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In 750, Archbishop Boniface anointed the upstart Frankish King Pepin in Soisson. A Saxon in his 70s, he could have had influenced Frankish politics, or he could have retired to a monastery. Instead, a few years later, he embarked on a mission to preach to the Frisians, a mission that cost him his life.

That’s the striking thing about Saint Boniface. He could have had an easy life, by early medieval standards, but again and again, he repeatedly gave up power and the privileges that went with it to pursue his missionary work.

Saint Boniface

An 11th century image of St. Boniface baptizing converts and being martyred (public domain, via Wikimedia Commons)

Details about Boniface’s early life are sketchy. He is believed to have been born to a noble family in Saxon kingdom of Wessex in the 670s–his date of birth is unclear. He was called Winfrid until he took the Latinized version of his name, either when he joined the Benedictine order or when he was consecrated bishop in 722.

Although he received a religious education, his parents intended for their son to have a secular life. But missionary monks visited his family’s home, and they must have made quite an impression on him. Did what they say about the pagans in Saxony cause him to worry that thousands of fellow Saxons faced eternity in hell?

With his father’s hard-won permission, he went to the abbey of Adescancastre (site of today’s Exeter) and seven years later the abbey of Nhutscelle (between Southhampton and Winchester). There, he furthered his education, joined the Benedictine order, and was ordained a priest. (The lines between priest and monk were loose then.)

He could have basked in the praise of his scholarship and preaching, but that’s not what he wanted. He wanted to preach to the Continental Saxons, pagans who lived in today’s Germany and might have practiced human sacrifice as a thanksgiving after a first battle. At this point, he was probably in his late 30s or early 40s.

He made a foray into Frisia but found the political situation too unstable and returned to Britain. About a year later, toward the end of 717, the abbot of Nhutscelle died and the monks elected Boniface the abbot. Abbots often had political influence, and although the abbot at Nhutscelle chose an austere lifestyle, many lived as aristocrats. Boniface rejected the abbacy and instead convinced the bishop of Winchester to have the monks elect someone else.

He then traveled to Rome to receive the pope’s blessing for his mission. When the pope determined Boniface had the right morals and motivation, he sent him to lands in today’s Germany.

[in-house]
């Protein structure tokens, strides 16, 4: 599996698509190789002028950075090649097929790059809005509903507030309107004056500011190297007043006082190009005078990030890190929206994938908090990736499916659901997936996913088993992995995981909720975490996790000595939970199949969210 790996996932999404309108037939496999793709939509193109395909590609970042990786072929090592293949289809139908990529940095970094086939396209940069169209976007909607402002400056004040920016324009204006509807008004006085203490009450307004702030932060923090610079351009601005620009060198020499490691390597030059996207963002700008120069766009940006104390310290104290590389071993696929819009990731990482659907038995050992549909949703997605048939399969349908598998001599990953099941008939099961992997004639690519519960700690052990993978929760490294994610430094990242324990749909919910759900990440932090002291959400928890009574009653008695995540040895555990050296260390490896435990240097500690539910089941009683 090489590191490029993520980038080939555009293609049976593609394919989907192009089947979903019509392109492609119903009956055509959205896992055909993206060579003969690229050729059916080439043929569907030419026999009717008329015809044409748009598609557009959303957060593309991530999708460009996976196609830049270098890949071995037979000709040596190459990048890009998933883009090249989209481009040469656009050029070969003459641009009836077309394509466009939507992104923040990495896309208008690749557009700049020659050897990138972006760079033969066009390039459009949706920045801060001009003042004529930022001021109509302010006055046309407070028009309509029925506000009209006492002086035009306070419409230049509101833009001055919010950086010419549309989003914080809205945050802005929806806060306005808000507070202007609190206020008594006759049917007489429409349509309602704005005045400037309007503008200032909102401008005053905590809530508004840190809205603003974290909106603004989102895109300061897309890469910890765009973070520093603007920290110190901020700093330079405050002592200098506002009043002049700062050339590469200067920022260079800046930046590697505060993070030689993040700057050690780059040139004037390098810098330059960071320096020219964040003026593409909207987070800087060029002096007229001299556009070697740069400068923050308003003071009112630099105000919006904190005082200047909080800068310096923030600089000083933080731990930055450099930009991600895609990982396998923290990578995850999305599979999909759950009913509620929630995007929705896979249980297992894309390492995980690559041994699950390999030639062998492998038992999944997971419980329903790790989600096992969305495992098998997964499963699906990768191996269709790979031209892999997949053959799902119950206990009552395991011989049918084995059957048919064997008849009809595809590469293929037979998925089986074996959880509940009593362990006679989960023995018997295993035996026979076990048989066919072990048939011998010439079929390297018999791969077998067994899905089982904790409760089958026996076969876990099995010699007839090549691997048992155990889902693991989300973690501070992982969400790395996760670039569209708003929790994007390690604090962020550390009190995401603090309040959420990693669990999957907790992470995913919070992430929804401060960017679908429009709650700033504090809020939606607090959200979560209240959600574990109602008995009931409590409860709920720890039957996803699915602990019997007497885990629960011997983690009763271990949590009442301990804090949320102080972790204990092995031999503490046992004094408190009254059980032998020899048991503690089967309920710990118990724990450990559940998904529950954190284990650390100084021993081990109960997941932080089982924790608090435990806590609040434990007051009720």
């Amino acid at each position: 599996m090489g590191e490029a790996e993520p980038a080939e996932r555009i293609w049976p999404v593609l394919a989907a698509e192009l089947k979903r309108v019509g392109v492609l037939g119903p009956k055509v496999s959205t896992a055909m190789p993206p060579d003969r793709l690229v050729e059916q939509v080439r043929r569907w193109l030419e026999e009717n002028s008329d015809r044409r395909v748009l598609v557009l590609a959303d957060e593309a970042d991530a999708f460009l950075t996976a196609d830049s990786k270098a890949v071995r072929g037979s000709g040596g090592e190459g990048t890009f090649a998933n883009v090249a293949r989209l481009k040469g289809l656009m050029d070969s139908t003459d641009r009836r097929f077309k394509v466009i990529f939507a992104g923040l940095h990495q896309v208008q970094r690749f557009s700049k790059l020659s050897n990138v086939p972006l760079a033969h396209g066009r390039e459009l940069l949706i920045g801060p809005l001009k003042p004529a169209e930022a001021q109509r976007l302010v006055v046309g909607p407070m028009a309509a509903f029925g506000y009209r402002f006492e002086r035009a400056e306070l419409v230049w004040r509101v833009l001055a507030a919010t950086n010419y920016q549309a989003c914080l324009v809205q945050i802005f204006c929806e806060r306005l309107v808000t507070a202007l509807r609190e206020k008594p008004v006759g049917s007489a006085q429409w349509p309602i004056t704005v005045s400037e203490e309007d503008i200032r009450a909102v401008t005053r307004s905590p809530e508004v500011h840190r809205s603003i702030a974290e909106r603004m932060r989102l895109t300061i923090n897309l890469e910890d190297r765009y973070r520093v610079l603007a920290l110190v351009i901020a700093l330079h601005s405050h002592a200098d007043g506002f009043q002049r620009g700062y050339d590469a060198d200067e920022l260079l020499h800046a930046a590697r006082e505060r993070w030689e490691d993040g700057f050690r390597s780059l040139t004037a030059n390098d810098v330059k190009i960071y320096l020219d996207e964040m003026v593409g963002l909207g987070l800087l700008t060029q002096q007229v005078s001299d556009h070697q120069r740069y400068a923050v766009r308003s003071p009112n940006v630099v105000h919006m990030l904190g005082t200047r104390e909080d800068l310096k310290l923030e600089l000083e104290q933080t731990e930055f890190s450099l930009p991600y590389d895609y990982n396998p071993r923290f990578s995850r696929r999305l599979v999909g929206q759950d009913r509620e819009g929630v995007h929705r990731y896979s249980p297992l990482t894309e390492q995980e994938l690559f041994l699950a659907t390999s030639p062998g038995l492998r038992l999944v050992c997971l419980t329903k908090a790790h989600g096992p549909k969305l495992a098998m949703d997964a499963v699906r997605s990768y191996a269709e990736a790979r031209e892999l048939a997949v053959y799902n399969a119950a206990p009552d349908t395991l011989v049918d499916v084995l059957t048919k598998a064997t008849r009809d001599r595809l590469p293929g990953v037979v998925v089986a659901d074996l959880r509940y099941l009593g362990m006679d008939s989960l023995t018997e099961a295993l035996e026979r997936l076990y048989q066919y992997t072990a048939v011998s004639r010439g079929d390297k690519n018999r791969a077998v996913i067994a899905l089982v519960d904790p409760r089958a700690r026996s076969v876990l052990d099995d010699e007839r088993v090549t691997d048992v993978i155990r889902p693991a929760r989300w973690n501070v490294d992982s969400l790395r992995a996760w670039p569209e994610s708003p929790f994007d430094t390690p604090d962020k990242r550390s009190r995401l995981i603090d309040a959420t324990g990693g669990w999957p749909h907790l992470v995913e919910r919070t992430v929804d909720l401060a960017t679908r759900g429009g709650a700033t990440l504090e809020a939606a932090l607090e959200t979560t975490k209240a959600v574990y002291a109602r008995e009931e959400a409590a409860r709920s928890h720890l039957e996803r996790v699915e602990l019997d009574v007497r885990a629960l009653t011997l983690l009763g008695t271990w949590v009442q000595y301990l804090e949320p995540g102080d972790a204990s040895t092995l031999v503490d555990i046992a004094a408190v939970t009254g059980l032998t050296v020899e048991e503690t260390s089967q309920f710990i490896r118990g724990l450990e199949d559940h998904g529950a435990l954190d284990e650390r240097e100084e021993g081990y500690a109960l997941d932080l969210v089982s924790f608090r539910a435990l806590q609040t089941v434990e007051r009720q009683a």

What Boniface found was that officially Christian countries had lapsed, often following a mix of Christianity and paganism. With the exception of a couple of visits to Rome, he spent the next decade preaching, converting pagans to Christianity, founding monasteries, and appointing abbesses. Some of his tactics will bother a tolerant 21st century audience. He felled a sacred tree and made a chapel from its wood, and he destroyed an idol.

Boniface chops tree

Engraving by Bernhard Rode, 1781 (public domain, via Wikimedia Commons)

His stature and mission continued to grow. In 732, he was elevated to archbishop and continued to found monasteries and build churches and institute reforms. He wanted to resign his archbishopric in 738 and return to mission work, but the pope would not let him. For many years, he held synods, enforced canons, trained monks, and led prayers and meditation.

In 753 or 754, he resigned the archbishopric of Mainz and went to Frisia with his followers. He surely knew that it was not safe. Having lived longer than most medieval folk, perhaps he no longer feared death. During a confirmation on the River Bornes in 754, his party was attacked by pagans. His body was found near a bloodstained copy of Saint Ambrose’s The Advantage of Death.

His body was eventually taken to Fulda, whose establishment he had supervised, and his canonization soon followed. More than 20 years later, the monks at Fulda went to great lengths to protect his relics.


Carolingian Chronicles, which includes the Royal Frankish Annals and Nithard’s Histories, translated by Bernard Walter Scholz with Barbara Rogers

St. Boniface” by Francis Mershman, The Catholic Encyclopedia

This post was originally published May 12, 2013, on English Historical Fiction Authors.